(Acts 4:29b)

The Holy Spirit moved upon a congregation on a Sunday morning in the early 1960s. They thought they were hearing an angel sing. Juliet was standing up in the choir loft, her vibrant voice rising and falling upon the people in the pews below. Juliet’s high notes reverberated with such strength that it shook the old church building. Jean bellowed along on the old pipe organ with equally loud exuberance. This was a musical match made in heaven.

It all got started earlier when one Sunday morning Rev. Lowder delivered a remarkable sermon to his small church. “Charlie,” as he was affectionately called by his parishioners, expounded on Galatians 3:29: “And if ye be Christ's, then are ye Abraham's seed, and heirs according to the promise.” He concluded with verse 28: “There is neither Jew nor Greek, there is neither bond nor free, there is neither male nor female: for ye are all one in Christ Jesus.” Charlie was a diminutive, balding man with a pleasant countenance. The children in Sunday School informed their teacher that they knew what God looked like—Rev. Lowder.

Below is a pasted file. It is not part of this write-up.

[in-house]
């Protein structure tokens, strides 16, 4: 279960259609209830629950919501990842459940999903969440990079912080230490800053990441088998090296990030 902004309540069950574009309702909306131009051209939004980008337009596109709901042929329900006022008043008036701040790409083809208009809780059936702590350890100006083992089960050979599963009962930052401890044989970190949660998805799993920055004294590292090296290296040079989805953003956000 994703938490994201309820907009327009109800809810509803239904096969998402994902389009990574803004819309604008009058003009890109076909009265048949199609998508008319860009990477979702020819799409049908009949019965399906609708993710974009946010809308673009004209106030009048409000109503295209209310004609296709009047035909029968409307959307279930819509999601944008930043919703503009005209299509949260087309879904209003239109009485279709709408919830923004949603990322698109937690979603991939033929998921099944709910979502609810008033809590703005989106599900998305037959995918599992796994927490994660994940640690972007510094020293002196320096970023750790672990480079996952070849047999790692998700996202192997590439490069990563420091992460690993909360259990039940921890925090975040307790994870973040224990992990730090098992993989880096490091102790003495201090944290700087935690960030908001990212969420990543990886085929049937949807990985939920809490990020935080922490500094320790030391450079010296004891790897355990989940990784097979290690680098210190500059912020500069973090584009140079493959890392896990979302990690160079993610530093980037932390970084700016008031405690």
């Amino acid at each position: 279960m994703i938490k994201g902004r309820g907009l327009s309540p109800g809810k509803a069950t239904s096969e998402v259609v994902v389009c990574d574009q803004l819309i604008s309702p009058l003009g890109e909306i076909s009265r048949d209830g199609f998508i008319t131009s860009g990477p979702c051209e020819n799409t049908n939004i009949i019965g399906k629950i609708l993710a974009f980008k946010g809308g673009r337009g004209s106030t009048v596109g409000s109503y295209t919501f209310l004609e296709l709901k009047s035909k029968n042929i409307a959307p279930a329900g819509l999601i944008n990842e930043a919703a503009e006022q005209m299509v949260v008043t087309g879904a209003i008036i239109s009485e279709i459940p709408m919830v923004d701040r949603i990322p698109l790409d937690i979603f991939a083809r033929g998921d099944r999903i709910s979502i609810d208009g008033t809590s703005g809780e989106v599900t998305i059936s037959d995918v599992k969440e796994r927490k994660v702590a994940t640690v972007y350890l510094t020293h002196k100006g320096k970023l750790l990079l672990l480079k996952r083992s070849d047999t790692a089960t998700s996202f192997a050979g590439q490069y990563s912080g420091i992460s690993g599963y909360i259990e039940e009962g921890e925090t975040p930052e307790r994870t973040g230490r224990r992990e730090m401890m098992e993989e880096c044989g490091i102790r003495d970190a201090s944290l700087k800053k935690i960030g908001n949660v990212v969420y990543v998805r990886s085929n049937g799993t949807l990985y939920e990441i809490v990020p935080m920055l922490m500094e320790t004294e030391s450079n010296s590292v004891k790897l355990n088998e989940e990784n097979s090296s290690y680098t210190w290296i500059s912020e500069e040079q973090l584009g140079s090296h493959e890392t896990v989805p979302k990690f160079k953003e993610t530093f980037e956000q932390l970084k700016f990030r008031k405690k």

The white clapboard church was in a village of less than 2000 people situated amidst the verdant cornfields of Illinois. Rev. Lowder’s church was made up of people with long proud lineages of European Christian ancestry. One family tracked back twelve generations to the Massacre of St. Bartholomew’s. Another family still spoke German at home. The McLaren’s came from Scotland, and Mrs. Dodge’s father had been an English parson. But Charlie proclaimed that the church of Jesus Christ was more diverse than this and it was time—it was time—to recognize that “red and yellow, black and white, they are precious in His sight.” The congregation would sing that song many times.